Tucked among the sea of warehouses strewn across the Brooklyn Navy Yard is an unsuspecting, secret beer aging bunker lined with thousands of barrels of experimental varieties of beer. Located in the shipyard’s Building 269, home of the historic and quirky Agger Fish warehouse, this is Brooklyn Brewery’s Barrel Room, the most delicious of R&D spaces.
This hidden testing and tasting facility stores up to 2,000 barrels of aging beer, busy seeping in the flavors of the wood and the different spirits that were previously kept in the barrels—mezcal, cognac, bourbon, red wine, and so on. Bourbon barrels have long been the go-to medium for aging beer, but more unique spirits are becoming increasingly popular: A mezcal barrel might infuse a smoky flavor into the beer, while a wine barrel may lend a fruity taste.
Aging is vital to the beer-making process. As the brew ferments, its sugar and yeast interact to produce CO2 and alcohol as byproducts. But this alcoholic blend is unpalatably flat, and requires weeks or months of aging for the brew to absorb the carbon dioxide, giving the beer its fizz. At any given time a variety of one-off special project beers are being aged. At the end of the process, brewery staff tests the beer and decides which will go on to become special releases, and which will never officially see the light of day.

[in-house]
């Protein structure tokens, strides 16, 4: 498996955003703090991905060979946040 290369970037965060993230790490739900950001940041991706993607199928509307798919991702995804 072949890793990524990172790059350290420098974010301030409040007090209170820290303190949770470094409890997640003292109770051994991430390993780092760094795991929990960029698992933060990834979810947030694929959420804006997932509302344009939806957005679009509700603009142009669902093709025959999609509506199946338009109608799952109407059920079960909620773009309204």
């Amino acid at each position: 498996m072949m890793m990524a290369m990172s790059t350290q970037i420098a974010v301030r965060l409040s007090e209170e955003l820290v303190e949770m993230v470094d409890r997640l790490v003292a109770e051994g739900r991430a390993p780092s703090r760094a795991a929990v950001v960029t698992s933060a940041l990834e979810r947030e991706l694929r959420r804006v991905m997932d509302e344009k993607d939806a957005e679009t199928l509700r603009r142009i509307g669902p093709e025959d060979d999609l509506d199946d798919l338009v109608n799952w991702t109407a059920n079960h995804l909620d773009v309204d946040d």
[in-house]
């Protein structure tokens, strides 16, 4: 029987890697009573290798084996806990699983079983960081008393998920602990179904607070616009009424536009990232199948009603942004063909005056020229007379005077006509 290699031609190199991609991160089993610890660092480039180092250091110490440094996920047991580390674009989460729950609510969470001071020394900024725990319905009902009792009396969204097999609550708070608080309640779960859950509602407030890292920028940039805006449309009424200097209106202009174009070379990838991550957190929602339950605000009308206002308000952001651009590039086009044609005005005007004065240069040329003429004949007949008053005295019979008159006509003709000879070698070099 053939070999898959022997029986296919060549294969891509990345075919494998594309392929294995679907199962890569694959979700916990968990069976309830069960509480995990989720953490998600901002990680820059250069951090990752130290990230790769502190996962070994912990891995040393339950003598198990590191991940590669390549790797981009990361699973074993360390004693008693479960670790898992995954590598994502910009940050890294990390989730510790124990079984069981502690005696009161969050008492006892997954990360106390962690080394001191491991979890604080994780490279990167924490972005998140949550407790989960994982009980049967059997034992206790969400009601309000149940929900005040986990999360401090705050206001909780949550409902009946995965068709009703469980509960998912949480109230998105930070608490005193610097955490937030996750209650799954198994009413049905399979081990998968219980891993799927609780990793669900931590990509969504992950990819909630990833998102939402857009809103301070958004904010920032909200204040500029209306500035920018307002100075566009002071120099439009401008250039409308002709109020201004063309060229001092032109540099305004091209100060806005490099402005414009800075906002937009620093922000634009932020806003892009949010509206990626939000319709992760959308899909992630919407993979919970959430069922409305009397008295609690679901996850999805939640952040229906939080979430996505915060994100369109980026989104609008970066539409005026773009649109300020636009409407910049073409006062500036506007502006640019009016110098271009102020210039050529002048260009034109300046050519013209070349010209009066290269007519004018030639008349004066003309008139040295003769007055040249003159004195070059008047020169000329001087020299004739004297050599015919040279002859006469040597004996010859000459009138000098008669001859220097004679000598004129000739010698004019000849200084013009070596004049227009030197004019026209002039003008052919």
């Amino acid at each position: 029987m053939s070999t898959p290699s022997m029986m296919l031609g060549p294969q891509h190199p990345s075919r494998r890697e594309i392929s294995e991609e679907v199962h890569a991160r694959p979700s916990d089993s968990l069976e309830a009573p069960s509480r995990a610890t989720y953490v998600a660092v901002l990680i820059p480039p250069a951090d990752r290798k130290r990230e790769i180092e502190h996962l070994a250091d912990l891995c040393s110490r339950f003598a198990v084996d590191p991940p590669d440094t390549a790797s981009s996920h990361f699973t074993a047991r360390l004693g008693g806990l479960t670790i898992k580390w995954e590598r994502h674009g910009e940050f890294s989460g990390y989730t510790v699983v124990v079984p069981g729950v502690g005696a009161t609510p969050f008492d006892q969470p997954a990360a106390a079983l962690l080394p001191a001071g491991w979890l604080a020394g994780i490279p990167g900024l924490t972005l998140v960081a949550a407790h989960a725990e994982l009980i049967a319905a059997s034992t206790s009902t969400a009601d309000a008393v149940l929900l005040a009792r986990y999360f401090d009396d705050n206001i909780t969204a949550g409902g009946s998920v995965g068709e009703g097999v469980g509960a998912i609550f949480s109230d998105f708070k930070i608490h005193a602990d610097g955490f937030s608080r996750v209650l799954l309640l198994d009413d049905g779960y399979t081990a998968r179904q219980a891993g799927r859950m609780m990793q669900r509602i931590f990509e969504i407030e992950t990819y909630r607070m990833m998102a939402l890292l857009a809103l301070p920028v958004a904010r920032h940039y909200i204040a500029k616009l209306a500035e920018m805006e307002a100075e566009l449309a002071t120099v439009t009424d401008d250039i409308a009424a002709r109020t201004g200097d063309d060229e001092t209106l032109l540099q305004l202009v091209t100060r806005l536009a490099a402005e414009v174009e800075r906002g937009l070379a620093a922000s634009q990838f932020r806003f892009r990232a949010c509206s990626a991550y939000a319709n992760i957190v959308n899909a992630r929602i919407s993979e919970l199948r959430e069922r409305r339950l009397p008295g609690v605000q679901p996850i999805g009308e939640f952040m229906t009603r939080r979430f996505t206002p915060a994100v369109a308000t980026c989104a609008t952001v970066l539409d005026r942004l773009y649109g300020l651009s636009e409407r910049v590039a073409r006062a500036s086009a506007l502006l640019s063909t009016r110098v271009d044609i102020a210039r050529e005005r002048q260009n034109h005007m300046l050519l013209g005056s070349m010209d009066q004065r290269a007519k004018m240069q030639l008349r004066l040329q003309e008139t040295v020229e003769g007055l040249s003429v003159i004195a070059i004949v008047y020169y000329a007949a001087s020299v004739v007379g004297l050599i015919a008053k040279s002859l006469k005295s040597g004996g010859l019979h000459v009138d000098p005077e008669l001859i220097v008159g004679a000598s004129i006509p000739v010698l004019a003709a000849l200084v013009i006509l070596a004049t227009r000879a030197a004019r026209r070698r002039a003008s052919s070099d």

Know Before You Go
The Brooklyn Brewery Barrel Room is only open to the public during special events.